We don’t know whether these new coalitions formed last year will continue to hold together in the current election round. The working assumption must be that they will.
So what should the adjusted par expectation be?
You will note that there is a happy coincidence (for Labour) between the last two observations. There has been a lot of commentary to this effect, particularly about London. Some data would be helpful.
I previously looked at the swings in each constituency at the 2017 election. I have now estimated the swings in 2017 (from 2015) in each council where elections are taking place – see the map at the top of the page. I hope that it is fairly intuitive. The key is as follows:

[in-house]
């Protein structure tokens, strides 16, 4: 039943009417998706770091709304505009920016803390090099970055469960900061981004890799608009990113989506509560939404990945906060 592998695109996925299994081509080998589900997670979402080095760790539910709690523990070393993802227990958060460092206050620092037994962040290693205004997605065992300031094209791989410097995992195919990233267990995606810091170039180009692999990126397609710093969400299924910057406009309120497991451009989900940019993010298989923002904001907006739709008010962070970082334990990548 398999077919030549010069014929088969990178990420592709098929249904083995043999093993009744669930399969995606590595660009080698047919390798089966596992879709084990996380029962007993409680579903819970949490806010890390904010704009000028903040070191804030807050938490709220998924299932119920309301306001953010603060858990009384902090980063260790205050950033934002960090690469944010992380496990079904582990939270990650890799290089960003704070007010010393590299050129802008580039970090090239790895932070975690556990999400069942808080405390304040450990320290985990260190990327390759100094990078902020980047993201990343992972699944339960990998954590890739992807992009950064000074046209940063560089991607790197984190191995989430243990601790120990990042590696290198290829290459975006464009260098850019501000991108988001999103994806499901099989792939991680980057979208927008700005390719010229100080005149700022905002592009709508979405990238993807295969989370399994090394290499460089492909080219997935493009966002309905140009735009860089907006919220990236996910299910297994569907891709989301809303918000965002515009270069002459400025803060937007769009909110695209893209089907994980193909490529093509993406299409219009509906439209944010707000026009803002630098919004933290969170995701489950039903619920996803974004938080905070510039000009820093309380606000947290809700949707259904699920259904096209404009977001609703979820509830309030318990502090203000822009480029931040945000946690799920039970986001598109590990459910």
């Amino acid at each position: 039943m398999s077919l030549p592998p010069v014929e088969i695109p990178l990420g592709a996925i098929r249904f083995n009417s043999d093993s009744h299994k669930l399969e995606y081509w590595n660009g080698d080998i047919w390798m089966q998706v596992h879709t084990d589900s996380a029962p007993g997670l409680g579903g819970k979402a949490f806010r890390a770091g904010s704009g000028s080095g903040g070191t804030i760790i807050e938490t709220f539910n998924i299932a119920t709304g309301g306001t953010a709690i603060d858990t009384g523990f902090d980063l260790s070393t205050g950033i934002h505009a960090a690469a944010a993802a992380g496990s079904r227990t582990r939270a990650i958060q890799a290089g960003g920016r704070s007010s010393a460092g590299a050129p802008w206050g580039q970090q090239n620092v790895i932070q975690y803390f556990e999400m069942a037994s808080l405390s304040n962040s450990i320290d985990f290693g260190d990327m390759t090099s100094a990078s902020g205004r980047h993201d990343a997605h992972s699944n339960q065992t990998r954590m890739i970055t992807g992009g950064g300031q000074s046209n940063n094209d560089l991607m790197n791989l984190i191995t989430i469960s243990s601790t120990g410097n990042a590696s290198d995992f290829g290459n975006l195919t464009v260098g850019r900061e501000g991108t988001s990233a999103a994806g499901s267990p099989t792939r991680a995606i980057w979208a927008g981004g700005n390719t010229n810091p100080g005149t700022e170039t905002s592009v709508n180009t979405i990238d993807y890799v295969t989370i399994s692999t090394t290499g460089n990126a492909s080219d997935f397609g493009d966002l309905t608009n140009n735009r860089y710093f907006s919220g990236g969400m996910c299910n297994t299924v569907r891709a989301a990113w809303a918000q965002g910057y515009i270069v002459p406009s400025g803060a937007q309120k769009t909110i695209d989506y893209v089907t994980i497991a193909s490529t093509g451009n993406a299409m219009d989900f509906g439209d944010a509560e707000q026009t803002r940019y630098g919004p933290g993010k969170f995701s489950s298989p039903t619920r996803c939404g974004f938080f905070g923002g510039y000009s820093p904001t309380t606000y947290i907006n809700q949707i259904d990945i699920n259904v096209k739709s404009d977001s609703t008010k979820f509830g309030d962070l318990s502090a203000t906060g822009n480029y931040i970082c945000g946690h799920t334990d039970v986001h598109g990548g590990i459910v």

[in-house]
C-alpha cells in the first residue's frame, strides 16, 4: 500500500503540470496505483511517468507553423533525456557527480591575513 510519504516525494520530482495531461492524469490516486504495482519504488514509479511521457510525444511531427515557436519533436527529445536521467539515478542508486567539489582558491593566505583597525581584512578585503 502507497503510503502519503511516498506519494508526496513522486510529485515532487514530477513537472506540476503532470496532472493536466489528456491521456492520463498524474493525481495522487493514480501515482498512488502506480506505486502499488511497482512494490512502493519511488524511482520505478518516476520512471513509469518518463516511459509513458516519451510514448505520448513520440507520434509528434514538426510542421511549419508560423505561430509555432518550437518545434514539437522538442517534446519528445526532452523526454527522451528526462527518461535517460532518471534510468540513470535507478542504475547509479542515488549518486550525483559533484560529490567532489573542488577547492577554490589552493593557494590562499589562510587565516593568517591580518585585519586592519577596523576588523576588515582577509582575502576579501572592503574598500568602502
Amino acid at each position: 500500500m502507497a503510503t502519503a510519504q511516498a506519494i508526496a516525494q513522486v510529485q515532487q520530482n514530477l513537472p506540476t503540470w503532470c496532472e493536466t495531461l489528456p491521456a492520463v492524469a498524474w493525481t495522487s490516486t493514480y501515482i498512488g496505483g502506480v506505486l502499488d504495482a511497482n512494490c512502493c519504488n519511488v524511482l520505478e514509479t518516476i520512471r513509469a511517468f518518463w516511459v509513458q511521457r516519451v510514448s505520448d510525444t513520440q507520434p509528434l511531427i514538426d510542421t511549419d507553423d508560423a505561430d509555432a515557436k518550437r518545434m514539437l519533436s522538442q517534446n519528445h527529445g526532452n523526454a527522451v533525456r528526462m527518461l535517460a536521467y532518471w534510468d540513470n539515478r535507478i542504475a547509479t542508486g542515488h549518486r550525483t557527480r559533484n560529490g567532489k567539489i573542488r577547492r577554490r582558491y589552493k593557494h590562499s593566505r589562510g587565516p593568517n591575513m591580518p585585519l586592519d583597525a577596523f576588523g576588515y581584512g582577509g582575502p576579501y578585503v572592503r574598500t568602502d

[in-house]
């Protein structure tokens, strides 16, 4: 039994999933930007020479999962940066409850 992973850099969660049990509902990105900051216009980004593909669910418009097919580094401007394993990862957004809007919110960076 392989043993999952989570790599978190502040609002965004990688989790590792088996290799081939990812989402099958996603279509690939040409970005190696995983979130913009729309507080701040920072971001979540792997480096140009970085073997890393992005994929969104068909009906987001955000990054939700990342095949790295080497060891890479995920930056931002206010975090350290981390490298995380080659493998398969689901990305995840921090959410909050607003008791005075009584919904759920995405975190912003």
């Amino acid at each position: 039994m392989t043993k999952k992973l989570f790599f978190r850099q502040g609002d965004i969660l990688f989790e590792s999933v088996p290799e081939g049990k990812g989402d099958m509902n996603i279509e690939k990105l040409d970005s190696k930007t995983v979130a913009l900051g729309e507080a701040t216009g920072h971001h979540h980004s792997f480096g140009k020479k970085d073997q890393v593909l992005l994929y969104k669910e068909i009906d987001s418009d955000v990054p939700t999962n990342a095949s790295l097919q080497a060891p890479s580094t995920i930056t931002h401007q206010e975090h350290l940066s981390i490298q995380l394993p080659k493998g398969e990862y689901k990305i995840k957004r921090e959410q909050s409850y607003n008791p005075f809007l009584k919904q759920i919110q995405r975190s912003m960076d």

A – no swing (less than 1% either way)
B – swing of under 5% to Labour
C – swing of 5-10% to Labour
D – swing of over 10% to Labour
E – swing of under 5% to the Conservatives
F – swing of 5-10% to the Conservatives
G – swing of over 10% to the Conservatives
H – swing of under 5% to the Lib Dems
I – swing of 5-10% to the Lib Dems
J – swing of over 10% to the Lib Dems
K – swing to the Greens
L – swing to others
You can zoom in to inspect the detail.
Because Parliamentary constituencies and council boundaries are drawn differently, the map is more useful in general impression than in specific detail – and you certainly should not place bets on specific councils without conducting further investigations. Nevertheless, the general picture is clear enough. These are indeed areas where in general Labour did well last year, but there are quite enough areas that the Conservatives will be eager to face the polls in.